Should USC's defense be on Pryor notice?

Posted by ESPN.com's Ted Miller

LOS ANGELES -- USC defense end Everson Griffen has a confession to make.

Yes, he prefers an opposing quarterback to be a big, lumbering pocket passer rather than an athletic scrambler.

"With a quarterback who scrambles around, you've just got to work that much harder to get the sack," he said. "Yeah, we like quarterbacks who stay in the pocket because they are right there waiting for you."

Right there waiting to get earholed.

Not so with a running QB.

USC also has a history vs. running QBs.

Washington's Jake Locker gave the Trojans some problems last year. And Oregon's Dennis Dixon beat them while rushing for 76 yards on 17 carries.

Finally, everyone remembers a noteworthy evening a few years back when a certain tall, highly athletic scrambler made USC's defense look discombobulated and, yes, very average.

Therein lies the intrigue of Ohio State freshman phenom Terrelle Pryor. The 6-foot-6, 235-pound dual-threat quarterback figures to be a part of the Buckeyes game plan Saturday at USC.

But how much? And is he going to go all Vince Young on the Trojans?

Everybody's got a theory.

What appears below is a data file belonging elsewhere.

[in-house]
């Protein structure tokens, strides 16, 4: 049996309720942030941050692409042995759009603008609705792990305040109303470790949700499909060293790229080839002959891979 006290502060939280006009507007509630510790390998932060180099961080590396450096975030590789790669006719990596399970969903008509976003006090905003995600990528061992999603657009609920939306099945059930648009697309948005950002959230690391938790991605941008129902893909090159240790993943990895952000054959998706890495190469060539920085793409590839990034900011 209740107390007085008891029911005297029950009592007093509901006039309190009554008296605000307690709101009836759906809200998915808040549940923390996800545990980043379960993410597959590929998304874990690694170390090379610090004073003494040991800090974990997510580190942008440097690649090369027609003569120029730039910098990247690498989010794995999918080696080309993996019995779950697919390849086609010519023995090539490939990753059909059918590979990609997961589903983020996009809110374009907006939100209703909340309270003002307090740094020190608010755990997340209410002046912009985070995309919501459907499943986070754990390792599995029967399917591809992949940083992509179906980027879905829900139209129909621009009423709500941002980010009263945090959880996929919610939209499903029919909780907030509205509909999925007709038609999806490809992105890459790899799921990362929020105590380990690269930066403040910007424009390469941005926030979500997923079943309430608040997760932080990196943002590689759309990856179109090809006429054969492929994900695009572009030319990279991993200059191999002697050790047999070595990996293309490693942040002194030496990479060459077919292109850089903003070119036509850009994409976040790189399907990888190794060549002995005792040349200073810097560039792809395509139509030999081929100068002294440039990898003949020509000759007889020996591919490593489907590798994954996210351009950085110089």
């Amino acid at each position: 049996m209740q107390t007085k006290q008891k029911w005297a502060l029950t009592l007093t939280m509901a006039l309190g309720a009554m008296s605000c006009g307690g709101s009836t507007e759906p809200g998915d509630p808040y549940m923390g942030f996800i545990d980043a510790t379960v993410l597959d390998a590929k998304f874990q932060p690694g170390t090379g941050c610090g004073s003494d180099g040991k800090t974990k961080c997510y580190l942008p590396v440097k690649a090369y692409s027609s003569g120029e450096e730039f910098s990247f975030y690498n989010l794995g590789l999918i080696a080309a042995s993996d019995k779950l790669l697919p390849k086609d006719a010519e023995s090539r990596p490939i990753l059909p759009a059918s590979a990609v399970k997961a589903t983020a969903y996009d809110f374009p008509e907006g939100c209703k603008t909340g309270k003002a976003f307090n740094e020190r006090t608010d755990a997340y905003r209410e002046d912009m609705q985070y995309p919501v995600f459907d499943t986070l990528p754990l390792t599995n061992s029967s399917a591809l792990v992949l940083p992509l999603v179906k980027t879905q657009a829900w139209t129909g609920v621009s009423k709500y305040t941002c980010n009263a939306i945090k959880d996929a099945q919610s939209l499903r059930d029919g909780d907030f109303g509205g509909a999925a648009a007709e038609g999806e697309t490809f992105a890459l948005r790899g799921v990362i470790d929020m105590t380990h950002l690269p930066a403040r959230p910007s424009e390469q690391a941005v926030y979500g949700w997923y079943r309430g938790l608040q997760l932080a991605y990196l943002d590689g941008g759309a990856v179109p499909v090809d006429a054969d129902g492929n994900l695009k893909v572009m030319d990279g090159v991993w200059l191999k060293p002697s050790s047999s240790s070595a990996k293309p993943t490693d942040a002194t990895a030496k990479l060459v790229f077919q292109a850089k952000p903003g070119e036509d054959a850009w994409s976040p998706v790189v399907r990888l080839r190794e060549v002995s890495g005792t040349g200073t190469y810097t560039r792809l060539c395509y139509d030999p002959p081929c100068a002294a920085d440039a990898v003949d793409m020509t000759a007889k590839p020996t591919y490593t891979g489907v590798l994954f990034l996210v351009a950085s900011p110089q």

"I think if [Ohio State running back] Chris Wells doesn't see much playing time, we'll see a lot of him, just to make us think about a running quarterback," Griffen said.

USC coach Pete Carroll said he expects Wells to play and he doesn't seem sold on his defense getting a heavy dose of Pryor.

"There's no way a quarterback can be ready with everything at this time -- they're doing a beautiful job of managing him," Carroll said. "I noticed when the [Ohio] game was tight they didn't play him very much."

That's because, for all the Pryor hype, Ohio State already has a pretty good quarterback in first-team All-Big-Ten performer Todd Boeckman, who's likely going to be far more comfortable on a big stage.

Boeckman threw for 2,379 yards and 25 TDs with 14 interceptions last year. He's no slouch. And, by the way, even at 6-4, 244 pounds, he's hardly immobile.

"He's got good arm strength and he can scramble too for a big guy," Griffen said.

Last year, Griffen was in a similar situation as Pryor. He was a touted freshman thrust into early playing time. Only it's that much harder when the freshman plays QB and the venue is the Los Angeles Memorial Coliseum against the nation's No. 1 team.

"He's going to be nervous," Griffen said.

Linebacker Brian Cushing as a true freshman played against Young in the 2005 national title game.

(Question: "You played against Vince Young, right?" Cushing: [Flicker of a glower] "Oh yeah.")

"By the time Vince was doing it to us he was a redshirt junior in his fourth year in the program," Cushing said. "Terrelle is still young. He looks good in the game film. He can pass and run. He's going to be special in the future."

In other words, while Pryor adds another wrinkle for a defense to prepare for, the Trojans don't expect him to be a major headache until they make a return visit to Columbus in 2009.